Breaking up With Chrome is Hard, But Right, to do

Safari, Firefox, Chrome

In a rather unexpected piece this week, The Wall Street Journal’s personal tech columnist Joanna Stern recommended quitting Google’s Chrome browser. Instead, she said users should turn to Safari or Microsoft’s Edge.

Firefox, Safari, Chrome

Safari The Best Browser on Mac

I say unexpected because Ms. Stern has previously explained why, like many people – myself included,  she liked using Chrome. Her arguments for quitting are though as compelling as the reasons to stay. What is more, Chrome’s “RAM hoovering, battery draining and privacy disregarding make it easy to not look back,” she wrote. Unsurprisingly, the columnist’s latest tests found that using Safari yielded far better performance on a Mac than its Google-created rival:

Safari used about 5% to 10% less RAM than Chrome, Firefox and Edge in my tests. Compared with Chrome, Safari kept the 13-inch MacBook Pro running an extra 1 to 2 hours on a charge. Plus, the laptop was a lot cooler and quieter, with the exception of in-browser video calls.

Obviously, compatibility across Apple devices is excellent if you just use Safari and we know the significance Apple places on security. However, it’s worth noting that iOS 14 will allow users to set alternative default browsers. Ms. Stern recommended that Safari users should have a backup option as there can occasionally be web app compatibility issues. She also noted that Edge works on Apple devices and that Mozilla Firefox “a good option, especially for the privacy-conscious,” but it didn’t perform that well in her battery-life and performance tests.

Making The Move From Chrome

I stopped using Safari and switched to Chrome a few months back. While it added a couple of hoops to jump through when moving between devices, I regularly got messages from Safari warning me that sites I regularly use were “using significant memory” and was fed up of it. Such issues never arose on Chrome. However, in the name of journalism, I’m going to follow the recommendation, go cold turkey, and take Safari as my one and only. I’ll let you know how it goes.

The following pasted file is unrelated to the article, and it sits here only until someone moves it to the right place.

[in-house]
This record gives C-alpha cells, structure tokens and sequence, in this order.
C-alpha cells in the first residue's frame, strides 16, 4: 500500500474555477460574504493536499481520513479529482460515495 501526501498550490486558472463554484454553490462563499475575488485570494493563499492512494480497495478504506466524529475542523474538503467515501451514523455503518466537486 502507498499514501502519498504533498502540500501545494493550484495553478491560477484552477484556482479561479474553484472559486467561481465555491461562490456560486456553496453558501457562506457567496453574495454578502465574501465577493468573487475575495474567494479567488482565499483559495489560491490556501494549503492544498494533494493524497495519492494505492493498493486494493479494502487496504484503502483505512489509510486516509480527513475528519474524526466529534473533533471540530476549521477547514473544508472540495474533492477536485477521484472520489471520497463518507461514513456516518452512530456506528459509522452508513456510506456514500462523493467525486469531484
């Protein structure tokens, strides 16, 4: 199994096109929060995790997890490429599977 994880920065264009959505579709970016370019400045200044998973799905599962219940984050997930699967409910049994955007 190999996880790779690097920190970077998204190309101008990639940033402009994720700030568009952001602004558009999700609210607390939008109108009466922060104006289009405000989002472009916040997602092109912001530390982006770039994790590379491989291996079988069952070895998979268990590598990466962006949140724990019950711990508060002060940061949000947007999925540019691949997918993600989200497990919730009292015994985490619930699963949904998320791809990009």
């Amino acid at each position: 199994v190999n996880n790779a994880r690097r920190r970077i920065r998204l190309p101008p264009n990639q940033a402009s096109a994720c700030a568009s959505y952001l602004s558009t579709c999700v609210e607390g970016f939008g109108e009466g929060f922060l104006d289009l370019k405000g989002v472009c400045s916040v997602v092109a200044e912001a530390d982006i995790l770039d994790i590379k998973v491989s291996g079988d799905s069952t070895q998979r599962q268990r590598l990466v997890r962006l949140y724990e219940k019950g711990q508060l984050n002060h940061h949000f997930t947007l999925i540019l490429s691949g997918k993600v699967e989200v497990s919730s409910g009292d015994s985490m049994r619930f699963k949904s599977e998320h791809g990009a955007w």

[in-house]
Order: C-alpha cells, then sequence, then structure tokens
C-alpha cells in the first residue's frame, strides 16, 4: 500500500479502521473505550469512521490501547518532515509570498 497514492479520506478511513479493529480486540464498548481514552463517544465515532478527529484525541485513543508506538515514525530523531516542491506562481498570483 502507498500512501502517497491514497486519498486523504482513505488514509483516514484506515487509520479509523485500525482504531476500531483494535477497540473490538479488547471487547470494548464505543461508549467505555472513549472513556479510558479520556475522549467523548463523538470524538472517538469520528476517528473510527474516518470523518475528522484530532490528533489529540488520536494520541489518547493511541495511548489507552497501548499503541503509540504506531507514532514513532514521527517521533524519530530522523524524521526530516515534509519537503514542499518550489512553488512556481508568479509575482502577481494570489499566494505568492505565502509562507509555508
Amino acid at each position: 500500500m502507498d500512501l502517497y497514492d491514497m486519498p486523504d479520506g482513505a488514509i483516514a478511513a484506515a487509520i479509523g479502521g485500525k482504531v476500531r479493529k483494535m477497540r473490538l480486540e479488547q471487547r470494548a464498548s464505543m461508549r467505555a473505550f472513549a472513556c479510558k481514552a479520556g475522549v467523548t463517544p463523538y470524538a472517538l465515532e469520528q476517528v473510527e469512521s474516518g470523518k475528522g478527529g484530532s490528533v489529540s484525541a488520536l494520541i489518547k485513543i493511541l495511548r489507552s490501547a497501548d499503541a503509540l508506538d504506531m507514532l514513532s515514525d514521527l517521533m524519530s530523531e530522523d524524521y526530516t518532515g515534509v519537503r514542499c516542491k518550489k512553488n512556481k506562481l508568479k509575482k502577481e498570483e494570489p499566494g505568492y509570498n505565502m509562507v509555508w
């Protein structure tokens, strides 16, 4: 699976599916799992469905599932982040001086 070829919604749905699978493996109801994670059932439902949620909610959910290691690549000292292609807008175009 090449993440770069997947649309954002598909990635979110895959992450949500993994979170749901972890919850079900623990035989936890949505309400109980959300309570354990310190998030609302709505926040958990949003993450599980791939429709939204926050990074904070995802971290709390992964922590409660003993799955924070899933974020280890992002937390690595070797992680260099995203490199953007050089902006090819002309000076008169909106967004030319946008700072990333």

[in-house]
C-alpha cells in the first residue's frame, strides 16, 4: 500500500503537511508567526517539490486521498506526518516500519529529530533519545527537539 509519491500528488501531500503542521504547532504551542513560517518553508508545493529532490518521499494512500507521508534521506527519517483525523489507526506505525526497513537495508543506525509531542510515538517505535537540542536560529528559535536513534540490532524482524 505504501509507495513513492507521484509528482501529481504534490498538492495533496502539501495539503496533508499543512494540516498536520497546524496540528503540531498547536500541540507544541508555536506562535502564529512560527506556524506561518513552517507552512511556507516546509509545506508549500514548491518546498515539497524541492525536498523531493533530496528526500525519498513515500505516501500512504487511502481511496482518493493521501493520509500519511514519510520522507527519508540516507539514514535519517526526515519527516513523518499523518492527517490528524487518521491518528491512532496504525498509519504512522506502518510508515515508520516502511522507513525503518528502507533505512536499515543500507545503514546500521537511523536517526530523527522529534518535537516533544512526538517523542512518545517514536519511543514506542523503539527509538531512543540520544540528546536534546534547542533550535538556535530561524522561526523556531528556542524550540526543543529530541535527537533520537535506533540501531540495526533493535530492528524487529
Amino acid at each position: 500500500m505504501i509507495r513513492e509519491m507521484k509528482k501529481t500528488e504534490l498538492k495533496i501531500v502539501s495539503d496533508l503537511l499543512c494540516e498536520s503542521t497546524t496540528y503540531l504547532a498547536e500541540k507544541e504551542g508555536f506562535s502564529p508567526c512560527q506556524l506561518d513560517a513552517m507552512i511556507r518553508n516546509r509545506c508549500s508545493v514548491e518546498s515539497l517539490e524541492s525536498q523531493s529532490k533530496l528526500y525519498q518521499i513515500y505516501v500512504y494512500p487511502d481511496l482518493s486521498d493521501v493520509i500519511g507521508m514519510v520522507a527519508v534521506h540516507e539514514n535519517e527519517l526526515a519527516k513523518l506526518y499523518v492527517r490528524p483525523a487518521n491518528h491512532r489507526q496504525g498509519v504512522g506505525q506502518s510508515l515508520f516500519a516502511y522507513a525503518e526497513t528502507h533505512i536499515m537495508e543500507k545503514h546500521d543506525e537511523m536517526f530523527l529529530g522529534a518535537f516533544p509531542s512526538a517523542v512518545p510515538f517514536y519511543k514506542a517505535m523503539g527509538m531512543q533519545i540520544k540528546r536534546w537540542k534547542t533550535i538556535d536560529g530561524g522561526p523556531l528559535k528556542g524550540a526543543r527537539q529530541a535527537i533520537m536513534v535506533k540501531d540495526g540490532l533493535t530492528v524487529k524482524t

8 thoughts on “Breaking up With Chrome is Hard, But Right, to do

  • Like you guys, I avoid Chrome if you want website compatibility with Chrome, without the spyware, try Vivaldi.
    Firefox on everything, with NoScript and AdBlocker, Safari by default on a Mac, but Vivaldi is excellent, and it happily defaults to DuckDuckGo, which I also use as my preferred search engine from Firefox, only going to Google when DDG doesn’t give me the hit I’m looking for.

  • Safari needs the design flaw fixed that lets websites know that we are using a “content blocker”. Also the one that allows popups asking visitors if they want to sign up for notifications. Oh one more, auto-correct medium gray text on a white background to either dark gray or black.

    1. O/T a bit but…
      Some years ago I got pushed out of my IT role by a guy who could talk a great game but actually didn’t know ****. No prob I just changed roles in the company. A couple of years later he declared that the company was switching to Chrome and it would be pushed out to all machines by Group Policy. The reason he gave was it was the much better security over any other browser.
      My buddy who is a programmer and I had a hearty laugh over that one.

  • I tried to order some stuff online recently and was unable to do so. It seems that they said I should install Chrome, but I told their tech person that there was no way I would ever do that.
    Their site doesn’t work properly for processing payment with Firefox or Safari.

    I use Safari mainly and Firefox for the few times that a site won’t work with Safari correctly.

    1. I have been using DuckDuckGo primarily on Safari and Firefox. Got all my kids on it now too. They don’t seem to miss Google much. Occasionally I will go to google, but that is less than 10 times every 3 months mostly now.

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